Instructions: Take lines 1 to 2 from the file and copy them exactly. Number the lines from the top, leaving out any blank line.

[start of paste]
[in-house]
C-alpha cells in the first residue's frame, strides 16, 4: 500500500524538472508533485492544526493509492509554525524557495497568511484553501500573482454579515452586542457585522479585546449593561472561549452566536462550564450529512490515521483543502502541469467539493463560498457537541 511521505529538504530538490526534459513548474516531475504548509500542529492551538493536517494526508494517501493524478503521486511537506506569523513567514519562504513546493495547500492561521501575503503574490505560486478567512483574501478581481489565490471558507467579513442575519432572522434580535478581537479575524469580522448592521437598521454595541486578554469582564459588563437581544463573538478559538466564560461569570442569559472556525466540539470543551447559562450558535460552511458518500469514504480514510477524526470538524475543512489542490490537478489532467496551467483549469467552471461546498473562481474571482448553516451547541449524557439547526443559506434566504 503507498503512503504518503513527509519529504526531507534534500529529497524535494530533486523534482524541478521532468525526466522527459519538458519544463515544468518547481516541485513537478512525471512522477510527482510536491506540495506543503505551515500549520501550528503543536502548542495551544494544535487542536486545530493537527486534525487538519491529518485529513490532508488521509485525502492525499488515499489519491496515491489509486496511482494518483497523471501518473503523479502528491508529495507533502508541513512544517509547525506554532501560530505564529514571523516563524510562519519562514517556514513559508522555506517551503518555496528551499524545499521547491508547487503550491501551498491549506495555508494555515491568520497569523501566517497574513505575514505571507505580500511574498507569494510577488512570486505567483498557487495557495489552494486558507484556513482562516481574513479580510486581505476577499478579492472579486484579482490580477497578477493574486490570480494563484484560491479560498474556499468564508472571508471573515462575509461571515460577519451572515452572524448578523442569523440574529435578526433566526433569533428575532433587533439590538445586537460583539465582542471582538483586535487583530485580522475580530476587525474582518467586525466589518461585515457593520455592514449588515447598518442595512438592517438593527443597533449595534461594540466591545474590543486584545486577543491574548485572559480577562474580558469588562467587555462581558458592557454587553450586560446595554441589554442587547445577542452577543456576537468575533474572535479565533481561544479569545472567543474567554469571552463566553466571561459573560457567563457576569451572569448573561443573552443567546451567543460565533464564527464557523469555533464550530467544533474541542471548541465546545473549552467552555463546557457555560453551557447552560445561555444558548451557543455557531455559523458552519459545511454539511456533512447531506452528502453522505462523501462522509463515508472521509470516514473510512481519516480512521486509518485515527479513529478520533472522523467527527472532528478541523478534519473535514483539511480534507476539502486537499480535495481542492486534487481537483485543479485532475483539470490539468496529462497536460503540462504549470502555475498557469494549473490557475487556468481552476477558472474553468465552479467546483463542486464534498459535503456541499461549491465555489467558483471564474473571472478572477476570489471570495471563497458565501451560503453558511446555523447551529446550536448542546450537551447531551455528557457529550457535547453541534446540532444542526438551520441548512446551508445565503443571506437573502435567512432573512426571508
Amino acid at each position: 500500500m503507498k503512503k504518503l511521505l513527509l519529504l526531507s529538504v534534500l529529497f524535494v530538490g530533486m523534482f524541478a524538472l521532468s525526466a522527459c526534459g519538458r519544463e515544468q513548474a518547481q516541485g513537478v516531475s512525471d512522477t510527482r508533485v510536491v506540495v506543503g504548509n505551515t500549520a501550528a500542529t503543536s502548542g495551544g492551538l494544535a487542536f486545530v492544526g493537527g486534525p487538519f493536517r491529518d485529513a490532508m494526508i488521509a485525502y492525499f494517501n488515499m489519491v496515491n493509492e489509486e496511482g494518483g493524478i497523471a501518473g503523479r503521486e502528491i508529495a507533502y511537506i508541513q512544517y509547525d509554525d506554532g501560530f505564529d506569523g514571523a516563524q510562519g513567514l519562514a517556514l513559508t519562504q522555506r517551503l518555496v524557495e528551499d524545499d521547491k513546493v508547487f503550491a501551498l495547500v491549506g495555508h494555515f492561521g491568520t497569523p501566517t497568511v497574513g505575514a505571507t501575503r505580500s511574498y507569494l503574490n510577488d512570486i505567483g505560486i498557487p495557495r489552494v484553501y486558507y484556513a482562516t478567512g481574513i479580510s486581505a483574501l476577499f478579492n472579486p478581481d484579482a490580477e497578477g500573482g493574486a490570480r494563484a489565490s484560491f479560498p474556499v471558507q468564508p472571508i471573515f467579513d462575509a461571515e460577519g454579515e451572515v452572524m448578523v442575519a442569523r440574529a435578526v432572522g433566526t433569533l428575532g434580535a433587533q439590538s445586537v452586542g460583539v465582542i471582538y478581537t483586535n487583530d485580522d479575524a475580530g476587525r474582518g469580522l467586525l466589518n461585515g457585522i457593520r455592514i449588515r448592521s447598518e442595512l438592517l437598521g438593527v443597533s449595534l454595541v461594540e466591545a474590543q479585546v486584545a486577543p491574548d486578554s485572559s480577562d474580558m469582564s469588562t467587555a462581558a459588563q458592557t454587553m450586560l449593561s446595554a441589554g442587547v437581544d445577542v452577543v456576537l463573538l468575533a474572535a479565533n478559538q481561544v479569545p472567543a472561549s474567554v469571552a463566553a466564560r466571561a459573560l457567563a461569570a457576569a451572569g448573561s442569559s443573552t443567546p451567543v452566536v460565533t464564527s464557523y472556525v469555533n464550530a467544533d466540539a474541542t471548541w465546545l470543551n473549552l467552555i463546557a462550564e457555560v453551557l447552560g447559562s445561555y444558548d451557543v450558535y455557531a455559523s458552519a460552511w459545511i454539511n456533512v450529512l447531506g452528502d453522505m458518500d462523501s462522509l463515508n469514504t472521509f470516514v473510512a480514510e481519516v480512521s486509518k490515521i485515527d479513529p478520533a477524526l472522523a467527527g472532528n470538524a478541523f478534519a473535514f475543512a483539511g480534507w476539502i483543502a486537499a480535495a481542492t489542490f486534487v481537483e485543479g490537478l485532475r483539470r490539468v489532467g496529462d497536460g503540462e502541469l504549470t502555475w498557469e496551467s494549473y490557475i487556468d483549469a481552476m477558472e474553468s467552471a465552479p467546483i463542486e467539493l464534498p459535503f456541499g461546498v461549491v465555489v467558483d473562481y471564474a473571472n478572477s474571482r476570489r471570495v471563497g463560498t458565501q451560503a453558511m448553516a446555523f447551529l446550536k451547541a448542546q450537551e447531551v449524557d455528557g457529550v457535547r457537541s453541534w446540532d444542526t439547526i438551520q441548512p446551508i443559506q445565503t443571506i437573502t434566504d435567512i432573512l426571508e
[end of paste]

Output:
[in-house]
C-alpha cells in the first residue's frame, strides 16, 4: 500500500524538472508533485492544526493509492509554525524557495497568511484553501500573482454579515452586542457585522479585546449593561472561549452566536462550564450529512490515521483543502502541469467539493463560498457537541 511521505529538504530538490526534459513548474516531475504548509500542529492551538493536517494526508494517501493524478503521486511537506506569523513567514519562504513546493495547500492561521501575503503574490505560486478567512483574501478581481489565490471558507467579513442575519432572522434580535478581537479575524469580522448592521437598521454595541486578554469582564459588563437581544463573538478559538466564560461569570442569559472556525466540539470543551447559562450558535460552511458518500469514504480514510477524526470538524475543512489542490490537478489532467496551467483549469467552471461546498473562481474571482448553516451547541449524557439547526443559506434566504 503507498503512503504518503513527509519529504526531507534534500529529497524535494530533486523534482524541478521532468525526466522527459519538458519544463515544468518547481516541485513537478512525471512522477510527482510536491506540495506543503505551515500549520501550528503543536502548542495551544494544535487542536486545530493537527486534525487538519491529518485529513490532508488521509485525502492525499488515499489519491496515491489509486496511482494518483497523471501518473503523479502528491508529495507533502508541513512544517509547525506554532501560530505564529514571523516563524510562519519562514517556514513559508522555506517551503518555496528551499524545499521547491508547487503550491501551498491549506495555508494555515491568520497569523501566517497574513505575514505571507505580500511574498507569494510577488512570486505567483498557487495557495489552494486558507484556513482562516481574513479580510486581505476577499478579492472579486484579482490580477497578477493574486490570480494563484484560491479560498474556499468564508472571508471573515462575509461571515460577519451572515452572524448578523442569523440574529435578526433566526433569533428575532433587533439590538445586537460583539465582542471582538483586535487583530485580522475580530476587525474582518467586525466589518461585515457593520455592514449588515447598518442595512438592517438593527443597533449595534461594540466591545474590543486584545486577543491574548485572559480577562474580558469588562467587555462581558458592557454587553450586560446595554441589554442587547445577542452577543456576537468575533474572535479565533481561544479569545472567543474567554469571552463566553466571561459573560457567563457576569451572569448573561443573552443567546451567543460565533464564527464557523469555533464550530467544533474541542471548541465546545473549552467552555463546557457555560453551557447552560445561555444558548451557543455557531455559523458552519459545511454539511456533512447531506452528502453522505462523501462522509463515508472521509470516514473510512481519516480512521486509518485515527479513529478520533472522523467527527472532528478541523478534519473535514483539511480534507476539502486537499480535495481542492486534487481537483485543479485532475483539470490539468496529462497536460503540462504549470502555475498557469494549473490557475487556468481552476477558472474553468465552479467546483463542486464534498459535503456541499461549491465555489467558483471564474473571472478572477476570489471570495471563497458565501451560503453558511446555523447551529446550536448542546450537551447531551455528557457529550457535547453541534446540532444542526438551520441548512446551508445565503443571506437573502435567512432573512426571508